no one hears for telephone-pole miles,
because what never happened
always will—
and I'll kill you if you tell.

Michael Estok's poetry is personal and articulate; he is a poet we should hear more from in the future.

Richard Harrison's poetry in Fathers Never Leave You centers on the family and its various relationships. Harrison's central theme deals with the experience of being a stepfather and the difficulties this carries with it. There is always the biological father that the children refer to and to whom they still feel loyal. This is a book of the 1980s, about divided, broken families. It is these poems about being a stepfather that are Harrison's most successful In 'The Other Father is Always There" Harrison writes:

The other father is always there.
You cannot turn his sons against him
because you cannot turn them against themselves.
You love them.
You love their voices
even when they are angry,
you even love their scorn
though it is the edge of a blade
because you will remember it
and you've heard it before
from your own mouth.

You will live with them for years
but time is never enough,
the emotions never pure,
never purge. The other father,
you reach for him in your angry visions.
You touch the window,
the print of your hand hangs
unconnected in the light.
He is not there,
apart. Always
in another house.
You have no way in.

While Harrison's message is unequivocal, his poetic voice is still developing. At times his poetry becomes prose; for instance, he writes in "Stepfamily":

No one expects
his own height or eye colour from me.
It is a love based only on speaking together,
making sense, for a moment, of a game
or a TV show or an assignment for school.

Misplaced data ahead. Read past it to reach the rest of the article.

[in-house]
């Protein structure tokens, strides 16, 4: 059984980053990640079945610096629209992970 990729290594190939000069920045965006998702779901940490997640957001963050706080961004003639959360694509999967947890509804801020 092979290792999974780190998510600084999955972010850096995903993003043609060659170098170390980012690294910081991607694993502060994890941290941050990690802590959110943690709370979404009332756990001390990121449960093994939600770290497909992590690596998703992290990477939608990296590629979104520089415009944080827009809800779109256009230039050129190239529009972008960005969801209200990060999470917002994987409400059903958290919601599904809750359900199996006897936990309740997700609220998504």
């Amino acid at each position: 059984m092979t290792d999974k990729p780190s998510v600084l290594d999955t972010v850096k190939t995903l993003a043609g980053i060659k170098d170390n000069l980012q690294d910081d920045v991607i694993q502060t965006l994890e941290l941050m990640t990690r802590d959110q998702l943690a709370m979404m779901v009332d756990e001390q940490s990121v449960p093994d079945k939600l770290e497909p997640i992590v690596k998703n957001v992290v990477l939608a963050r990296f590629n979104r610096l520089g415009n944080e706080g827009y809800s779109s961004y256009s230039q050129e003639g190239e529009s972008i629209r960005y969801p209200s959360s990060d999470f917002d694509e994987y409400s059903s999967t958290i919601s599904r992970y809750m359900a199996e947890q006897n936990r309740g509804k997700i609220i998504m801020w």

It is love across the distance between families.

Despite the urgency of Harrison's poetry, he still needs to be careful not to pass over poetic experience in favour of prose statement. Otherwise this is a very good first book.

Beverley Daurio's If Summer Had a Knife contains the most sophisticated and satisfying poetry of all the books reviewed here. In this book Daurio explores memory and relationship, and articulates her experience of being in the world in a way that makes it accessible to the reader. These are not poems that require only one reading; Daurio's poetry stands up well to many readings.

"Every Freedom" describes Daurio's memories of her mother's funeral. She writes:

every freedom has its price
and this is mine:
to see her like a doll undressed
and staring in the snow
to look along the road
at the cars of our funeral caravan,
following my mother to Orillia.

she drifts ahead.
call her up, i want to say,
join hands and drag her spirit from the hearse.

an approaching storm
streams rain across our faces.

Here Daurio expresses genuine emotion, spoken directly from the heart. Daurio has a good sense of what makes a poem work; in ÒTo the Library" she lists a number of observations she has made of people and notes specific details about them. Her perceptions are an epiphanous insight into her life; she writes:

a blue chev pulls into the parking lot and the guy
says to the woman with him get out but he's
kidding her they're play fighting they both
have bags of film cans stretch the canvas and
she says if you love me so much why am i
carrying these

The strangers she observes represent one of her own relationships, but made more objective because of the detached quality of the perception. It is part of the poetic experience to invest meaning in all things; the world is not a meaningless place where random events threaten our existence. Daurio communicates this observation in her listing of various perceptions; meaning asserts itself as part of the act of perceiving. In "Taking the Tagged Dog to the Supermarket" she writes:

i smooth your shirt against your shoulders
push the hair out of your eyes

the dog howls at me
you say
your job is more meaningless than my job

you say
the moon has no light of its own

you are so warm
i move away

It is the moving emotion and human element that distinguish Beverley Daurio's poetry; our awareness grows more acute as we read her work. Daurio is a talented poet whose work deserves a wide readership.

Copyright © 2007 The author